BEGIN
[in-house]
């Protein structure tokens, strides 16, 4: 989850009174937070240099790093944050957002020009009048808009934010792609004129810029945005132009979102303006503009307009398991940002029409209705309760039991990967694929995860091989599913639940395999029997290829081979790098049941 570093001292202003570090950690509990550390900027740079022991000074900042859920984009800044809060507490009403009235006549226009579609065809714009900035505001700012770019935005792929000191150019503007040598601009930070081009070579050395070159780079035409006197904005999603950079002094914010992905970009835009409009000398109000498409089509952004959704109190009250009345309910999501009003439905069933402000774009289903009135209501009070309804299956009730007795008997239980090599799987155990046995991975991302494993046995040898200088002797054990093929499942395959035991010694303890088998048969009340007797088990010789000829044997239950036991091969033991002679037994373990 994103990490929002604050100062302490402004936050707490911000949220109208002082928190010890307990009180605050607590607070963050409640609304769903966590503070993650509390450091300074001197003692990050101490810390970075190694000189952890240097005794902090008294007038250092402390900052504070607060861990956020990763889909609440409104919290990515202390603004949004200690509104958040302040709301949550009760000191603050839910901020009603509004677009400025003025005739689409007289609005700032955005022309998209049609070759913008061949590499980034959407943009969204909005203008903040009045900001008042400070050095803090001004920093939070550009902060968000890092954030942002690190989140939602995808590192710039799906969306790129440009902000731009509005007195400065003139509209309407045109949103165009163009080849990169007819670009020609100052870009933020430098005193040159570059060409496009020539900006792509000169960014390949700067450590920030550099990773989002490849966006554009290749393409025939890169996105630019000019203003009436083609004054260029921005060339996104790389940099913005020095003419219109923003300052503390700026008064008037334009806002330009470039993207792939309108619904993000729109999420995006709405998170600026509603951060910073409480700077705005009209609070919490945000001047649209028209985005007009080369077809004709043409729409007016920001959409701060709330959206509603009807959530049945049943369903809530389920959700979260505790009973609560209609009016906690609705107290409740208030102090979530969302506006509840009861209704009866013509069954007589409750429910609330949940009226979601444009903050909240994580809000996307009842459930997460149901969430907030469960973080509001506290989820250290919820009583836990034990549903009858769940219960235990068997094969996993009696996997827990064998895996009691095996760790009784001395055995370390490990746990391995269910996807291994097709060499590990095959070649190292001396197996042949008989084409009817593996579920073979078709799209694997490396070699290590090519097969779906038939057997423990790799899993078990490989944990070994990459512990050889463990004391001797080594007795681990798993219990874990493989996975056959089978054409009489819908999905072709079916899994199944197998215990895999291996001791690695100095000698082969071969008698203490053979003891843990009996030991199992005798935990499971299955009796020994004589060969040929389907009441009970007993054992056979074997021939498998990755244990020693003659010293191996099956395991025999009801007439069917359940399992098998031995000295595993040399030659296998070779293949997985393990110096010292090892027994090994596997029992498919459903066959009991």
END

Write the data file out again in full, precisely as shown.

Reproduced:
[in-house]
């Protein structure tokens, strides 16, 4: 989850009174937070240099790093944050957002020009009048808009934010792609004129810029945005132009979102303006503009307009398991940002029409209705309760039991990967694929995860091989599913639940395999029997290829081979790098049941 570093001292202003570090950690509990550390900027740079022991000074900042859920984009800044809060507490009403009235006549226009579609065809714009900035505001700012770019935005792929000191150019503007040598601009930070081009070579050395070159780079035409006197904005999603950079002094914010992905970009835009409009000398109000498409089509952004959704109190009250009345309910999501009003439905069933402000774009289903009135209501009070309804299956009730007795008997239980090599799987155990046995991975991302494993046995040898200088002797054990093929499942395959035991010694303890088998048969009340007797088990010789000829044997239950036991091969033991002679037994373990 994103990490929002604050100062302490402004936050707490911000949220109208002082928190010890307990009180605050607590607070963050409640609304769903966590503070993650509390450091300074001197003692990050101490810390970075190694000189952890240097005794902090008294007038250092402390900052504070607060861990956020990763889909609440409104919290990515202390603004949004200690509104958040302040709301949550009760000191603050839910901020009603509004677009400025003025005739689409007289609005700032955005022309998209049609070759913008061949590499980034959407943009969204909005203008903040009045900001008042400070050095803090001004920093939070550009902060968000890092954030942002690190989140939602995808590192710039799906969306790129440009902000731009509005007195400065003139509209309407045109949103165009163009080849990169007819670009020609100052870009933020430098005193040159570059060409496009020539900006792509000169960014390949700067450590920030550099990773989002490849966006554009290749393409025939890169996105630019000019203003009436083609004054260029921005060339996104790389940099913005020095003419219109923003300052503390700026008064008037334009806002330009470039993207792939309108619904993000729109999420995006709405998170600026509603951060910073409480700077705005009209609070919490945000001047649209028209985005007009080369077809004709043409729409007016920001959409701060709330959206509603009807959530049945049943369903809530389920959700979260505790009973609560209609009016906690609705107290409740208030102090979530969302506006509840009861209704009866013509069954007589409750429910609330949940009226979601444009903050909240994580809000996307009842459930997460149901969430907030469960973080509001506290989820250290919820009583836990034990549903009858769940219960235990068997094969996993009696996997827990064998895996009691095996760790009784001395055995370390490990746990391995269910996807291994097709060499590990095959070649190292001396197996042949008989084409009817593996579920073979078709799209694997490396070699290590090519097969779906038939057997423990790799899993078990490989944990070994990459512990050889463990004391001797080594007795681990798993219990874990493989996975056959089978054409009489819908999905072709079916899994199944197998215990895999291996001791690695100095000698082969071969008698203490053979003891843990009996030991199992005798935990499971299955009796020994004589060969040929389907009441009970007993054992056979074997021939498998990755244990020693003659010293191996099956395991025999009801007439069917359940399992098998031995000295595993040399030659296998070779293949997985393990110096010292090892027994090994596997029992498919459903066959009991």